The White House’s strategy, such as it is, seems to be to keep the war going by whatever means possible in hopes of bringing about a humiliating defeat of Russian President Vladimir Putin and the total withdrawal of Russian forces from Ukraine — a goal that Secretary of State Anthony Blinken explicitly laid out a few weeks ago — while somehow not escalating to the point that the United States and NATO are pulled into the war. How the Biden administration hopes to achieve that with a growing chorus of voices in Washington calling on Biden to do more, including the provision of more advanced weaponry, is unclear.
Setting aside the callousness of this strategy, which would mean tens of thousands of civilian casualties and the displacement of millions more war refugees, the assumptions underlying it are straightforward: as the war drags on it will weaken Putin, morale will plummet among Russian troops, anti-war sentiment inside Russia will destabilize the Kremlin, Ukrainian forces will continue to be effective and perhaps even recapture territory and cities. Ukraine might even win, just as the anti-Soviet Afghan mujahedeen won in the 1980s backed by U.S. arms and expertise. Putin might be assassinated or removed from office in a coup d’état, ushering in a truly democratic and peaceful regime in Moscow.
Heady stuff, but not very realistic. The reality of a war of attrition in Ukraine is that Russian forces will lay siege to Ukraine’s cities, bombarding them from afar. For an idea of what that will entail, of the terrible cost in human lives and suffering, look no further than Mariupol. How long could Kyiv withstand such a siege? Weeks, not months.
It is also not at all clear that a slow, grinding war will necessarily be to Russia’s disadvantage. Moscow has gambled everything on this war, so U.S. leaders should assume that almost nothing is off the table. As Michael Kofman noted on a recent War on the Rocks podcast, military forces from elsewhere in Russia could be brought into the fight to make up for casualties and equipment losses in Ukraine.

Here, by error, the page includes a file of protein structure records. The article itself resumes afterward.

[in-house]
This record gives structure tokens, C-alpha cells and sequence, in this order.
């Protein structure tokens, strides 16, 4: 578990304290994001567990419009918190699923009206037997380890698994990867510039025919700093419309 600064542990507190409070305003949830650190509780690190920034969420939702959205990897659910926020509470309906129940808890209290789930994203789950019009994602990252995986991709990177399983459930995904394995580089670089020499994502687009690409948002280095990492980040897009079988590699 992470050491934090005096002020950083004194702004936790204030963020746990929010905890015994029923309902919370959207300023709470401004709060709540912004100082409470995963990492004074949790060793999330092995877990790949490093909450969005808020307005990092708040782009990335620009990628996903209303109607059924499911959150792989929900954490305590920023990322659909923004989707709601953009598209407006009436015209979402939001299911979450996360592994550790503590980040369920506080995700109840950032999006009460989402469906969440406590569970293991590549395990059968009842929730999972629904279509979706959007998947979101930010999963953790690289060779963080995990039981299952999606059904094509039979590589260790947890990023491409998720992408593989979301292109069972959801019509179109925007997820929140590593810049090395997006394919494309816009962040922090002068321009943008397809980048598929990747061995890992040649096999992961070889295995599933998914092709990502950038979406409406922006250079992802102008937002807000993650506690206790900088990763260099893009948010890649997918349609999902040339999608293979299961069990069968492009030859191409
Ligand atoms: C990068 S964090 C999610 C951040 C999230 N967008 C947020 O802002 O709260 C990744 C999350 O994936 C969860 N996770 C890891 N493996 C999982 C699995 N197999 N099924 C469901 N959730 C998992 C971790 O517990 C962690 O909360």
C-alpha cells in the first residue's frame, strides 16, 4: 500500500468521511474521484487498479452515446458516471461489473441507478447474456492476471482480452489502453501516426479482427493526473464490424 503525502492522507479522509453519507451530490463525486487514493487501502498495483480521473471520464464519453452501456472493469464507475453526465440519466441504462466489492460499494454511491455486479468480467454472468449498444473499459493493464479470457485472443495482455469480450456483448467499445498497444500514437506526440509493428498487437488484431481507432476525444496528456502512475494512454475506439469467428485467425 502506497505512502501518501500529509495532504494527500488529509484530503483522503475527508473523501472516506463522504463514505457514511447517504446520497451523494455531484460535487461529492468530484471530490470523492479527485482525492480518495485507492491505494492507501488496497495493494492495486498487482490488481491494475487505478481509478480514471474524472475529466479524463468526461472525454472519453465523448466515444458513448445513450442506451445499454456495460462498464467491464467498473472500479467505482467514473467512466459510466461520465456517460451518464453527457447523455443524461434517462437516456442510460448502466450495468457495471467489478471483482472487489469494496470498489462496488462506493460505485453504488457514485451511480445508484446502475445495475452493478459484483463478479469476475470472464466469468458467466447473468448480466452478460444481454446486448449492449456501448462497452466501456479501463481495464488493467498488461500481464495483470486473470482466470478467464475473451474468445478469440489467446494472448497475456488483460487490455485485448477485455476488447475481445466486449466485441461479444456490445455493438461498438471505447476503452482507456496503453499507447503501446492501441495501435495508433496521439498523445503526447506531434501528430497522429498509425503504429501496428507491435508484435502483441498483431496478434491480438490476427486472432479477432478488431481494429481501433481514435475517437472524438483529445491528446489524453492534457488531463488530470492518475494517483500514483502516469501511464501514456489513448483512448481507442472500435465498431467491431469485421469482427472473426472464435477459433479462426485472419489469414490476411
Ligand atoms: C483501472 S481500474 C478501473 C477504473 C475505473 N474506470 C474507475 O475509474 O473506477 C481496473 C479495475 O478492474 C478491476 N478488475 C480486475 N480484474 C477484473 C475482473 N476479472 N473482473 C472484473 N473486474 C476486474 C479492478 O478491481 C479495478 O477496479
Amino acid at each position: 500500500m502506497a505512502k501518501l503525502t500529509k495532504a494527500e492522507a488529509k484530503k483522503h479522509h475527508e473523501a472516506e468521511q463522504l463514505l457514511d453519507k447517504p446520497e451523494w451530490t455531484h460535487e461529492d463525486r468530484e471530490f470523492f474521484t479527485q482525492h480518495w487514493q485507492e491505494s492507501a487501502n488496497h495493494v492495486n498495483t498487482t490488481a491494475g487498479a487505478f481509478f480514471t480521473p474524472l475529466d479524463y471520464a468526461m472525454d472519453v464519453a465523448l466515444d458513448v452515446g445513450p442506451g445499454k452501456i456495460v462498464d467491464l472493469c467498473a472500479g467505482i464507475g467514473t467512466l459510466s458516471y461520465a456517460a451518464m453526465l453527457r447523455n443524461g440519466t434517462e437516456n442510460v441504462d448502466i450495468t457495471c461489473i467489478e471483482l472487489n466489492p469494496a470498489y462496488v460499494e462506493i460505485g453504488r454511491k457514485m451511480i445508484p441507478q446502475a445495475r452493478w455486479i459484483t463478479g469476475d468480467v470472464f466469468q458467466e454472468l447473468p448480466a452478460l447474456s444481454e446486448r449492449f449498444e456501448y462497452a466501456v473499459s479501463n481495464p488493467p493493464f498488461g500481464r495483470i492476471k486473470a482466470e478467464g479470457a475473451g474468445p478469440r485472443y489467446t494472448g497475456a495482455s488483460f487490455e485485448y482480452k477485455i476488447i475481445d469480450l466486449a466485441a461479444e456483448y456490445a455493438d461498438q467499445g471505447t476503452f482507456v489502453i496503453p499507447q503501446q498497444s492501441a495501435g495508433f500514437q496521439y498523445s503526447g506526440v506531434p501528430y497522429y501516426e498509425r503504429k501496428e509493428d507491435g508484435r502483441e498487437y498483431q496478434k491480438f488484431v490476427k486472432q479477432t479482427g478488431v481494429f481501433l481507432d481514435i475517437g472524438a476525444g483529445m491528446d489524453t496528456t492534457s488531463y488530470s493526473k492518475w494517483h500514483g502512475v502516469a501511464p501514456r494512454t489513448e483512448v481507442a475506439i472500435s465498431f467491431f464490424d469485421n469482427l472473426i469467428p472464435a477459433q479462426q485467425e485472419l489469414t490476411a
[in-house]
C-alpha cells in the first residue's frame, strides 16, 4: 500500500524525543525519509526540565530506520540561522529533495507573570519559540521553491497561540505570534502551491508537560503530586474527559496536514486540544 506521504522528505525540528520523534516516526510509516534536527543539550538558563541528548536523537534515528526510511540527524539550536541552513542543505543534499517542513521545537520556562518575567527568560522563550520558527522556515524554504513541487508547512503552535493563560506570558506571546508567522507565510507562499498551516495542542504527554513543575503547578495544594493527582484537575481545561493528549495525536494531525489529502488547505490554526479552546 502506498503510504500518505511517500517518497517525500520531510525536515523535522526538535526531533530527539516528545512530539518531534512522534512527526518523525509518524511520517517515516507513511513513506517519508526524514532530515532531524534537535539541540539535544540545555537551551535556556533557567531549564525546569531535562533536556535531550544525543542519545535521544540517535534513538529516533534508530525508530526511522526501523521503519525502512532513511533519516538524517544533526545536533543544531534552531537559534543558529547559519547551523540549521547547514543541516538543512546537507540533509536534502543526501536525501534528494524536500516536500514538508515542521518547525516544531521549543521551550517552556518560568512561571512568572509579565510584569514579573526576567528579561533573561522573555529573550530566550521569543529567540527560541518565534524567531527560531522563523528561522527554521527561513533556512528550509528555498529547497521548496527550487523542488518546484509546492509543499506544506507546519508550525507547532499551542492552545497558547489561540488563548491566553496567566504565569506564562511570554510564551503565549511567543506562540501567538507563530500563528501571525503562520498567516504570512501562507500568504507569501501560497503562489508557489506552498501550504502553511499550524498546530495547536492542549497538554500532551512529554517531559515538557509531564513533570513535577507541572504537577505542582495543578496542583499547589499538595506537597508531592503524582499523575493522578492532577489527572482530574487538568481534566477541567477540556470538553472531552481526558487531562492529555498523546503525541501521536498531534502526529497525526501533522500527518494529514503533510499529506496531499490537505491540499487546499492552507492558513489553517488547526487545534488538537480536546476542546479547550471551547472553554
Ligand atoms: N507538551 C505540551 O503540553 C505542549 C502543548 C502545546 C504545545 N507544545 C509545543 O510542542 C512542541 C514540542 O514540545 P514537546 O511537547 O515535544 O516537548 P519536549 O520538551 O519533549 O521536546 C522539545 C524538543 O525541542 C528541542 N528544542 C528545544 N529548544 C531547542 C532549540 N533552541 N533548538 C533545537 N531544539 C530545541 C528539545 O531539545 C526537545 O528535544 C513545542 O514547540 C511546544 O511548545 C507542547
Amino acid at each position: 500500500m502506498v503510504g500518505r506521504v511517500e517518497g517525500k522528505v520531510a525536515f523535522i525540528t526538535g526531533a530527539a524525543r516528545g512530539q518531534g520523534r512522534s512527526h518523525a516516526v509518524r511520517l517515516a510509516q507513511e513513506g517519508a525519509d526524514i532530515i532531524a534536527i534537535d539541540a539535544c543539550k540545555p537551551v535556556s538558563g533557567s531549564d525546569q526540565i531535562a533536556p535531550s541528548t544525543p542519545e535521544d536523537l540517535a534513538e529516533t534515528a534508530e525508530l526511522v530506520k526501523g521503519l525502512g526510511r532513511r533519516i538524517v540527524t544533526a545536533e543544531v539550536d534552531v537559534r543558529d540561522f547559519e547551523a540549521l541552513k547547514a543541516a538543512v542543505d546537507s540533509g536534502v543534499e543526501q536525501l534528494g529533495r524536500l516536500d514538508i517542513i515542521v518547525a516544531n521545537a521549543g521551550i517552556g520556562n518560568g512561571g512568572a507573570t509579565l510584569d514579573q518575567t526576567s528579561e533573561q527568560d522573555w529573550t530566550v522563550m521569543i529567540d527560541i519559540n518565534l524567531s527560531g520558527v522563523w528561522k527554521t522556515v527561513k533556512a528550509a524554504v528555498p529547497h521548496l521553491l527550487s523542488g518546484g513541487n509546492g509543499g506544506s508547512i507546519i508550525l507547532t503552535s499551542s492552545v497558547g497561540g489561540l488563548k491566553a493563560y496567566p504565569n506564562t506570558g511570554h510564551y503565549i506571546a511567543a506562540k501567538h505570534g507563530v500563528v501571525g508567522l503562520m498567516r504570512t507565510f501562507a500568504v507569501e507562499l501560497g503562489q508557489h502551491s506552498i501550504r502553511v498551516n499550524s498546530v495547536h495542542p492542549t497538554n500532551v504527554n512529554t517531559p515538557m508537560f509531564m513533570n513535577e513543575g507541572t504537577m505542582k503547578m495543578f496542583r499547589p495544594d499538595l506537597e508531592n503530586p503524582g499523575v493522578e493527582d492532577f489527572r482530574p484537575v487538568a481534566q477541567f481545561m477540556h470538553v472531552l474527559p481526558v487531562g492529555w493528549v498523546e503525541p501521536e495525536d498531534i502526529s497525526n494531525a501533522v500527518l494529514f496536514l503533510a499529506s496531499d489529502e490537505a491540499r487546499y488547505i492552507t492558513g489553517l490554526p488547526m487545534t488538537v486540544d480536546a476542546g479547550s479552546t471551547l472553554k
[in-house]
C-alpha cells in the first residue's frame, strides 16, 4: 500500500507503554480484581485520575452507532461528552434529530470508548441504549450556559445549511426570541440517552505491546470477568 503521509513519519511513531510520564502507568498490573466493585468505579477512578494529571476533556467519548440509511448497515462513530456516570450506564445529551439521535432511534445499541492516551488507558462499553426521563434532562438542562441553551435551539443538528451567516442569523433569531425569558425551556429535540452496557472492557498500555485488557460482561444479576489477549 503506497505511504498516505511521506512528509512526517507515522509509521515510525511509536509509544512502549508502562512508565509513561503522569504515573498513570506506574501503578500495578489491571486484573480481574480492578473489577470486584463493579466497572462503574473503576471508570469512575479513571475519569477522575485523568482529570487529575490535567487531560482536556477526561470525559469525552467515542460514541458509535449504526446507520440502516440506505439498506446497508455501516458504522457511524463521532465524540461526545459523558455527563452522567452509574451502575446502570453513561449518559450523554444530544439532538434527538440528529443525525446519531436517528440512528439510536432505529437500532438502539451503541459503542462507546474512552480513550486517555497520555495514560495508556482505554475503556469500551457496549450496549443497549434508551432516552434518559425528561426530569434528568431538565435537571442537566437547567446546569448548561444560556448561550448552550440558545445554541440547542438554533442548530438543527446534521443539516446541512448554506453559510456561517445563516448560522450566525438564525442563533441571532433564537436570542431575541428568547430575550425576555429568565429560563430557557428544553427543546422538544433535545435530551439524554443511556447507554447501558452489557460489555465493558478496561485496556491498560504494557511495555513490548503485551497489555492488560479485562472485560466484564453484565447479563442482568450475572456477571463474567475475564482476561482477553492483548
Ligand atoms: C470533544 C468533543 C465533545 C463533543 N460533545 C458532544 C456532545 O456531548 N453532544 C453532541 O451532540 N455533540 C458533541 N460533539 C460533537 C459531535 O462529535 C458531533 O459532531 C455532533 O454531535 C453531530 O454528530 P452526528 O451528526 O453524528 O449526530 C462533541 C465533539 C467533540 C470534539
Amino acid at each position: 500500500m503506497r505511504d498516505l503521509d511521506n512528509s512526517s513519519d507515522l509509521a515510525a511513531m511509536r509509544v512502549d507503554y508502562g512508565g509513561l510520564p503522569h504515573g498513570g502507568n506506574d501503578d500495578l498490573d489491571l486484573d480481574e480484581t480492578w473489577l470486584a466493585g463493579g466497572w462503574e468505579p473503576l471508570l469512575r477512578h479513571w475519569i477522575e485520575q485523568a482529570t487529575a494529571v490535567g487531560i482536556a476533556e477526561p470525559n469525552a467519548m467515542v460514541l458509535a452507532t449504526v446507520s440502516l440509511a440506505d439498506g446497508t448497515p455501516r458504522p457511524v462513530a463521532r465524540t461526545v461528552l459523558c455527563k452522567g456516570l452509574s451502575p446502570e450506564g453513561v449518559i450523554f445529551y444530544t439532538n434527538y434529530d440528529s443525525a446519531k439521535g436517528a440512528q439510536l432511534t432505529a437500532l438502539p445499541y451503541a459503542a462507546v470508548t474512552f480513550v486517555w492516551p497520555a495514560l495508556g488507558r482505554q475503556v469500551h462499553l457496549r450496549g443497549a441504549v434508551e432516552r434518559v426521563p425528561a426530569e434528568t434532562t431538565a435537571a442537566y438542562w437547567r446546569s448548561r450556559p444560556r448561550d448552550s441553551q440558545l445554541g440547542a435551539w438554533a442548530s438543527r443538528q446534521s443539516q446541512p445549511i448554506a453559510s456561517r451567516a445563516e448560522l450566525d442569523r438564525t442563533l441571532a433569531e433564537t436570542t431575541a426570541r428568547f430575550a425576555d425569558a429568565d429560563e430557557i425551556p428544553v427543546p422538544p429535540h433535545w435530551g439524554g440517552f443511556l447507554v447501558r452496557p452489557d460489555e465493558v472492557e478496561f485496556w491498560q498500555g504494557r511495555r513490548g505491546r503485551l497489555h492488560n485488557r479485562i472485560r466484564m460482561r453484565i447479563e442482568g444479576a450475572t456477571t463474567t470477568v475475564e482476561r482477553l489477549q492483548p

In addition, advanced weapons, like the hypersonic missiles Russia claims to have used on Friday and Saturday to take out munitions and fuel depots in western and southern Ukraine, could also be introduced. (If true, these missile strikes mark the first time hypersonic weapons of this kind have ever been used in war.) And of course, hanging over the entire conflict, and understandably constraining the West, is the specter of nuclear weapons.
If Russia is able to make gradual gains in the south and east, as seems likely, then Moscow’s stated demands — that Ukraine recognize the independence of Donetsk and Lugansk, accept Russian sovereignty over Crimea, and enshrine neutrality in its constitution — will harden and perhaps expand, making it much harder for the West to broker a settlement that forces Moscow to compromise. Likewise, Russian battlefield gains will increase the likelihood that Russia will insist on an easing of western sanctions as a condition of ending the war.
In other words, by prolonging the war, the United States and NATO would be strengthening Moscow’s position, not weakening it.
All of this is of course speculation. But based on what we know and what we have seen thus far in Ukraine, it seems reasonable to conclude that a protracted war of attrition is not in the American national interest, and that a U.S. strategy that enables and encourages such a war, in addition to the indifference it shows for the suffering of the Ukrainian people, is misbegotten in the extreme.
John Daniel Davidson is a senior editor at The Federalist. His writing has appeared in the Wall Street Journal, the Claremont Review of Books, The New York Post, and elsewhere. Follow him on Twitter, @johnddavidson.